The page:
Available Now! (click cover)

America's Counter-Revolution
The Constitution Revisited

From the back cover:

This book challenges the assumption that the Constitution was a landmark in the struggle for liberty. Instead, Sheldon Richman argues, it was the product of a counter-revolution, a setback for the radicalism represented by America’s break with the British empire. Drawing on careful, credible historical scholarship and contemporary political analysis, Richman suggests that this counter-revolution was the work of conservatives who sought a nation of “power, consequence, and grandeur.” America’s Counter-Revolution makes a persuasive case that the Constitution was a victory not for liberty but for the agendas and interests of a militaristic, aristocratic, privilege-seeking ruling class.

Thursday, April 06, 2006

The Israel Lobby and U.S. Policy in the Middle East

Anyone interested in the Middle East -- or just peace, for that matter -- should read John Mearsheimer and Stephen Walt's excellent article in the London Review of Books, "The Israel Lobby." (The full unedited article with footnotes is here.) While it contains little that is not already on the record somewhere and nothing that would even raise an eyebrow in Israel, it has the merit of laying out the tremendous influence American partisans of Israel have over policymakers in Washington. I have been studying the Middle East, and in particular the Israel-Palestine dispute, for a long time, and I can highly recommend this article.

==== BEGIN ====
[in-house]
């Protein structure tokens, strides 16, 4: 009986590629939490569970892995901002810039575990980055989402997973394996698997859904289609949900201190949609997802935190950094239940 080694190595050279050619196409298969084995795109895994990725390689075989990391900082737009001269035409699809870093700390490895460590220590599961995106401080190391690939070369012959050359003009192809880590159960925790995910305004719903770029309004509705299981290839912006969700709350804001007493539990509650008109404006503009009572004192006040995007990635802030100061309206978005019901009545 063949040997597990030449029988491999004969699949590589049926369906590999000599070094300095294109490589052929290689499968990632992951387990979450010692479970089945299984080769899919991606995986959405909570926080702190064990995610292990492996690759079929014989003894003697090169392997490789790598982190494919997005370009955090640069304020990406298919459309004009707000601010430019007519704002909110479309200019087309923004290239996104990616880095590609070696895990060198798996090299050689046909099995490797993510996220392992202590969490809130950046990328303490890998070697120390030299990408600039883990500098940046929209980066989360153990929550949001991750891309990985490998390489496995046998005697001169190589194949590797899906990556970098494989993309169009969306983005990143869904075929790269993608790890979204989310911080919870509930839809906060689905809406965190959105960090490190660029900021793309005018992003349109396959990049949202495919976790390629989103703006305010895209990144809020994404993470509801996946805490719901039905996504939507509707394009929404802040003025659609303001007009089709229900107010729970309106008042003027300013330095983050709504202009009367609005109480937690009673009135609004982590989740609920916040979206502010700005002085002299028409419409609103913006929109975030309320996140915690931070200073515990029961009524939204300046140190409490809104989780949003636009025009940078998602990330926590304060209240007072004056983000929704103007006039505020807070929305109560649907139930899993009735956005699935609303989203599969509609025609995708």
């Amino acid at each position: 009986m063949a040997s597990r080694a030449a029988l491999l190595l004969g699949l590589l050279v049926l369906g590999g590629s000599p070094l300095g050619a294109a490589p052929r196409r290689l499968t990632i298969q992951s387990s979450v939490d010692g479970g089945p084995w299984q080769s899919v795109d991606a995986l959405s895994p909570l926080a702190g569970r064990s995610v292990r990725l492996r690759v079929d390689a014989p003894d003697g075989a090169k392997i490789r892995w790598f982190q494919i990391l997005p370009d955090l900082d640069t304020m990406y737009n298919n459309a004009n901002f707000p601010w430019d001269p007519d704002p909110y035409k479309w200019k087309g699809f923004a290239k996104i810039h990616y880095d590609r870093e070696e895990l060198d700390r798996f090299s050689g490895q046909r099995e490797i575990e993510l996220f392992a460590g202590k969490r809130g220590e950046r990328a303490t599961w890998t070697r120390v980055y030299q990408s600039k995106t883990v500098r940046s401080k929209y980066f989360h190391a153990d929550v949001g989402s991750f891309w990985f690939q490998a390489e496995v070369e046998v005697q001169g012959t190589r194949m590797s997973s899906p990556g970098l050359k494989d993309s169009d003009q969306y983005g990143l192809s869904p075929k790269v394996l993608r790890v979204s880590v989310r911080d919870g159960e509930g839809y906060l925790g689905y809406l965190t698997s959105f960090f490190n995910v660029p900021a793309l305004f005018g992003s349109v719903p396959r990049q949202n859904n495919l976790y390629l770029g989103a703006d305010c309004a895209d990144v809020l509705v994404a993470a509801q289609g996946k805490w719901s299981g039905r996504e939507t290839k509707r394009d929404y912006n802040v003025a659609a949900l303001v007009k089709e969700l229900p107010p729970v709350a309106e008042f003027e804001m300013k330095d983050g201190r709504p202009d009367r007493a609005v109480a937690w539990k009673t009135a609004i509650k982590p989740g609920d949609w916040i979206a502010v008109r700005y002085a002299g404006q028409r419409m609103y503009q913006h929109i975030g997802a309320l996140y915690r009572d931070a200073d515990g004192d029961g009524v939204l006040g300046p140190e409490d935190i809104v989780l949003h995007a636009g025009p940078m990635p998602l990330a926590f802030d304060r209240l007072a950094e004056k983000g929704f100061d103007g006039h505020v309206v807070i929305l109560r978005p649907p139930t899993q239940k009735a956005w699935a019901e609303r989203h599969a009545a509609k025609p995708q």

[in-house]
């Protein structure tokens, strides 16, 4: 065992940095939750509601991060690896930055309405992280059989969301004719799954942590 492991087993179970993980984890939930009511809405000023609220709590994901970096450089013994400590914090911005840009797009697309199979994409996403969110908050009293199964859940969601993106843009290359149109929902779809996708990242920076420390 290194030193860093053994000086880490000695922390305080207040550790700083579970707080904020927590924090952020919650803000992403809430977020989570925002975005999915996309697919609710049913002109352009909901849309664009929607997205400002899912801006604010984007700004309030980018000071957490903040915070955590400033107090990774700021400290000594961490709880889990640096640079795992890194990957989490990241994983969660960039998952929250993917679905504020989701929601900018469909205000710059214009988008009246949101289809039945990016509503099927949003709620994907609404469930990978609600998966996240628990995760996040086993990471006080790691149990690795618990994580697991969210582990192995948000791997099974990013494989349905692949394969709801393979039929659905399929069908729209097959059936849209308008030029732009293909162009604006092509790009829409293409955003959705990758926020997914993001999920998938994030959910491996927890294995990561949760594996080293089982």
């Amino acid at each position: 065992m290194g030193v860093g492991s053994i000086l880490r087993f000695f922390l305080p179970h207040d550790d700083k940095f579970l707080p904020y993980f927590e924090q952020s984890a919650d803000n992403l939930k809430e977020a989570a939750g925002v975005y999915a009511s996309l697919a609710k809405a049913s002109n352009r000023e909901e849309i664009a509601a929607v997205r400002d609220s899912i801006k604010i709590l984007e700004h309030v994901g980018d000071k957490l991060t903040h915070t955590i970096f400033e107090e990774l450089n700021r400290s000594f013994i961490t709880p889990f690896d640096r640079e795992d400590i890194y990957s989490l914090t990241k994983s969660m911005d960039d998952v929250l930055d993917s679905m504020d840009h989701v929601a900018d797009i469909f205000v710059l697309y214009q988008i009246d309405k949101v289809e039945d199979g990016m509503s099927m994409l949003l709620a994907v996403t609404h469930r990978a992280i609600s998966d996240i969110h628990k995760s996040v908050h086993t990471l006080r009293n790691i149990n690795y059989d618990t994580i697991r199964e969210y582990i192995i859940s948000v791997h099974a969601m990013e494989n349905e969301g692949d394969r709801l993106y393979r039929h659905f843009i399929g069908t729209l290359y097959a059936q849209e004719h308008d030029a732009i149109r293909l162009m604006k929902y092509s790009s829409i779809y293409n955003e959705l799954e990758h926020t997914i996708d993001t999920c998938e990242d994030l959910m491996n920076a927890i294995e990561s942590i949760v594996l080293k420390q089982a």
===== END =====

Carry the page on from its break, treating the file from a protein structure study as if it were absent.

Predictably, the authors, a political science professor at the University of Chicago and an international affairs professor at the Kennedy School, Harvard, have been accused openly or subtly of anti-Semitism. Even Christopher Hitchens, who himself has been the victim of this calumny for his previous writings on Israel-Palestine, has joined the attempt to smear these men. It is truly shameful. But it demonstrates what the authors have tried to show: that the relationship between the U.S. government and the Israeli government is unique in a very bad sense. If you oppose the alliance with South Korea, no one will accuse you of hating Koreans. If you oppose the alliance with Israel, it will be suggested that you side with David Duke, if not Adolf Hitler. (If the critic happens to be Jewish, he will be psychoanalyzed.)

Anyone who engages in this illegitimate and disgusting tactic should be ignored. Having drawn a line between himself and civil discourse, he deserves no reply.

Read the article, for your own sake.

Cross-posted at Liberty & Power.

1 comment:

Libertarian Jason said...

Sheldon -

Weren't you accused by someone about 2 or 3 years ago of the same stuff? Wasn't it Illana Mercer?

You're spot on. So many people like to vilify people with disgusting smear tactics rather than respond to the arguments with facts and logic.

-LJ